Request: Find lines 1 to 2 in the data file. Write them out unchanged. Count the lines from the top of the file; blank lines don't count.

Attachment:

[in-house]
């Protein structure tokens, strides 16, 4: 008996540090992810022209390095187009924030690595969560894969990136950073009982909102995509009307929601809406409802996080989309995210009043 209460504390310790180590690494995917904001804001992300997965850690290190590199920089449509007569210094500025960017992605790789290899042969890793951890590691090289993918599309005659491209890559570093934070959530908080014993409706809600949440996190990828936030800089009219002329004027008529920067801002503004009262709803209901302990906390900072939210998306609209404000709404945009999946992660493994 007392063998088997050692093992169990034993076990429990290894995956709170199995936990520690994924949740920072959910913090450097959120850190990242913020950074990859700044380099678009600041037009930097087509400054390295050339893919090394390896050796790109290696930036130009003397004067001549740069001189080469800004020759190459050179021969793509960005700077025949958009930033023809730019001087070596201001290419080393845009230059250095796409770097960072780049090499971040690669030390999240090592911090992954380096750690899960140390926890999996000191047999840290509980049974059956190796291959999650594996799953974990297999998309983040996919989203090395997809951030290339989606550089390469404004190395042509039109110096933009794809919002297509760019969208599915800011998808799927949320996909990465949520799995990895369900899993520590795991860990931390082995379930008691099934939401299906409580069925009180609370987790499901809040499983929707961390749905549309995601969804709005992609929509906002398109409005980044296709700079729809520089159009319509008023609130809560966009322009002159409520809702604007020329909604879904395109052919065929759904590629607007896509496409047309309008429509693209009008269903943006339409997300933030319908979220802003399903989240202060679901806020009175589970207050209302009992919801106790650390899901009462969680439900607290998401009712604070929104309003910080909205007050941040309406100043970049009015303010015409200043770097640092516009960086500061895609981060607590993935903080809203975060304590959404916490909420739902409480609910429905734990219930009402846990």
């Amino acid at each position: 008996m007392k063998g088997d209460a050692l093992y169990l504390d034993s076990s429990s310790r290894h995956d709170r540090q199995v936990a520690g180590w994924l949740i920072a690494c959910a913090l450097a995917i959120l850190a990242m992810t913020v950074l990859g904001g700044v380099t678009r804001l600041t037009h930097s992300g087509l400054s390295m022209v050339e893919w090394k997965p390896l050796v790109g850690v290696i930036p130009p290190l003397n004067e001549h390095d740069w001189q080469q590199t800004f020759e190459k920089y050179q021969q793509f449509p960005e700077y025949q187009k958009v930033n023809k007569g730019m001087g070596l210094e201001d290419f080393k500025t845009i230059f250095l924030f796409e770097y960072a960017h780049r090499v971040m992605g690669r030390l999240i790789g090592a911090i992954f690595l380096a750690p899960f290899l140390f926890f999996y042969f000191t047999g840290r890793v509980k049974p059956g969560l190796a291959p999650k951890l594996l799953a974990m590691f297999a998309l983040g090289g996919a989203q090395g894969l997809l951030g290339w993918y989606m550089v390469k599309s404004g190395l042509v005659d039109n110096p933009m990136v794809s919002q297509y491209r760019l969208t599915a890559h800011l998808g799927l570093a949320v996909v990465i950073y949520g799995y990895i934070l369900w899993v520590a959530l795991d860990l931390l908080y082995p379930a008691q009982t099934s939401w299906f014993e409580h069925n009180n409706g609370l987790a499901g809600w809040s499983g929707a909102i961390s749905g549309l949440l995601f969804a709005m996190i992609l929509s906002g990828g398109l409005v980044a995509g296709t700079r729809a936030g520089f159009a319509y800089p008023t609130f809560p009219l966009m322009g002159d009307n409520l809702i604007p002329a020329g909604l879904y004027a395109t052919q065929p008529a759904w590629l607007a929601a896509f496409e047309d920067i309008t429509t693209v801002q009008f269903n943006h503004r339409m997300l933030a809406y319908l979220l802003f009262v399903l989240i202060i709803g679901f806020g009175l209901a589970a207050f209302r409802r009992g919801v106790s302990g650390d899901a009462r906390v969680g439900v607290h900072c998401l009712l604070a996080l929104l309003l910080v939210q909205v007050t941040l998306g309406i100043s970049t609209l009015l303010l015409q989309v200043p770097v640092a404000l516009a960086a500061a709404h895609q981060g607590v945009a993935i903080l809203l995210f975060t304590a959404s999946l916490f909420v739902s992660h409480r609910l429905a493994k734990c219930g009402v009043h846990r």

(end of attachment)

[in-house]
């Protein structure tokens, strides 16, 4: 008996540090992810022209390095187009924030690595969560894969990136950073009982909102995509009307929601809406409802996080989309995210009043 209460504390310790180590690494995917904001804001992300997965850690290190590199920089449509007569210094500025960017992605790789290899042969890793951890590691090289993918599309005659491209890559570093934070959530908080014993409706809600949440996190990828936030800089009219002329004027008529920067801002503004009262709803209901302990906390900072939210998306609209404000709404945009999946992660493994 007392063998088997050692093992169990034993076990429990290894995956709170199995936990520690994924949740920072959910913090450097959120850190990242913020950074990859700044380099678009600041037009930097087509400054390295050339893919090394390896050796790109290696930036130009003397004067001549740069001189080469800004020759190459050179021969793509960005700077025949958009930033023809730019001087070596201001290419080393845009230059250095796409770097960072780049090499971040690669030390999240090592911090992954380096750690899960140390926890999996000191047999840290509980049974059956190796291959999650594996799953974990297999998309983040996919989203090395997809951030290339989606550089390469404004190395042509039109110096933009794809919002297509760019969208599915800011998808799927949320996909990465949520799995990895369900899993520590795991860990931390082995379930008691099934939401299906409580069925009180609370987790499901809040499983929707961390749905549309995601969804709005992609929509906002398109409005980044296709700079729809520089159009319509008023609130809560966009322009002159409520809702604007020329909604879904395109052919065929759904590629607007896509496409047309309008429509693209009008269903943006339409997300933030319908979220802003399903989240202060679901806020009175589970207050209302009992919801106790650390899901009462969680439900607290998401009712604070929104309003910080909205007050941040309406100043970049009015303010015409200043770097640092516009960086500061895609981060607590993935903080809203975060304590959404916490909420739902409480609910429905734990219930009402846990």